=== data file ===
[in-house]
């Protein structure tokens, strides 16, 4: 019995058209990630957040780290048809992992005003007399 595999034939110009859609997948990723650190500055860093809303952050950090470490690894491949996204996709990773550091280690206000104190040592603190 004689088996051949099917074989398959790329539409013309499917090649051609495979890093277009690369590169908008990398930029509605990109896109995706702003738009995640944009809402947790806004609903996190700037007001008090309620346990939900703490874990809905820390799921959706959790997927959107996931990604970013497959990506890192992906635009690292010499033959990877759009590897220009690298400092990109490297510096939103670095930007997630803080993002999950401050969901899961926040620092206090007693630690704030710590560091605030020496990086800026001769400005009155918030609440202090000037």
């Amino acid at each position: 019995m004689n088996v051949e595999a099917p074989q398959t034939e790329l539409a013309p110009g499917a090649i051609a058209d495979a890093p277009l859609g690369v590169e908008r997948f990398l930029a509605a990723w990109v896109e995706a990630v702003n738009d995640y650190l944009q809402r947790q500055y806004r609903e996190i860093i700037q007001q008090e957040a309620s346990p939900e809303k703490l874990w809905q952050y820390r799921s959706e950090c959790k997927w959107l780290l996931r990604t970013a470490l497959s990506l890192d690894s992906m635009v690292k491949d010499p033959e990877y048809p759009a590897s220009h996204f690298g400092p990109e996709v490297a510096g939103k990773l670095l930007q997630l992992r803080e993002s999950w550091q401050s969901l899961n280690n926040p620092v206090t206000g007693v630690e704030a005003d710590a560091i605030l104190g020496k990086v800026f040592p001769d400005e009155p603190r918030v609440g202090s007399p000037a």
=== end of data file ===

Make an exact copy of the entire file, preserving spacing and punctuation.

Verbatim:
[in-house]
């Protein structure tokens, strides 16, 4: 019995058209990630957040780290048809992992005003007399 595999034939110009859609997948990723650190500055860093809303952050950090470490690894491949996204996709990773550091280690206000104190040592603190 004689088996051949099917074989398959790329539409013309499917090649051609495979890093277009690369590169908008990398930029509605990109896109995706702003738009995640944009809402947790806004609903996190700037007001008090309620346990939900703490874990809905820390799921959706959790997927959107996931990604970013497959990506890192992906635009690292010499033959990877759009590897220009690298400092990109490297510096939103670095930007997630803080993002999950401050969901899961926040620092206090007693630690704030710590560091605030020496990086800026001769400005009155918030609440202090000037």
């Amino acid at each position: 019995m004689n088996v051949e595999a099917p074989q398959t034939e790329l539409a013309p110009g499917a090649i051609a058209d495979a890093p277009l859609g690369v590169e908008r997948f990398l930029a509605a990723w990109v896109e995706a990630v702003n738009d995640y650190l944009q809402r947790q500055y806004r609903e996190i860093i700037q007001q008090e957040a309620s346990p939900e809303k703490l874990w809905q952050y820390r799921s959706e950090c959790k997927w959107l780290l996931r990604t970013a470490l497959s990506l890192d690894s992906m635009v690292k491949d010499p033959e990877y048809p759009a590897s220009h996204f690298g400092p990109e996709v490297a510096g939103k990773l670095l930007q997630l992992r803080e993002s999950w550091q401050s969901l899961n280690n926040p620092v206090t206000g007693v630690e704030a005003d710590a560091i605030l104190g020496k990086v800026f040592p001769d400005e009155p603190r918030v609440g202090s007399p000037a």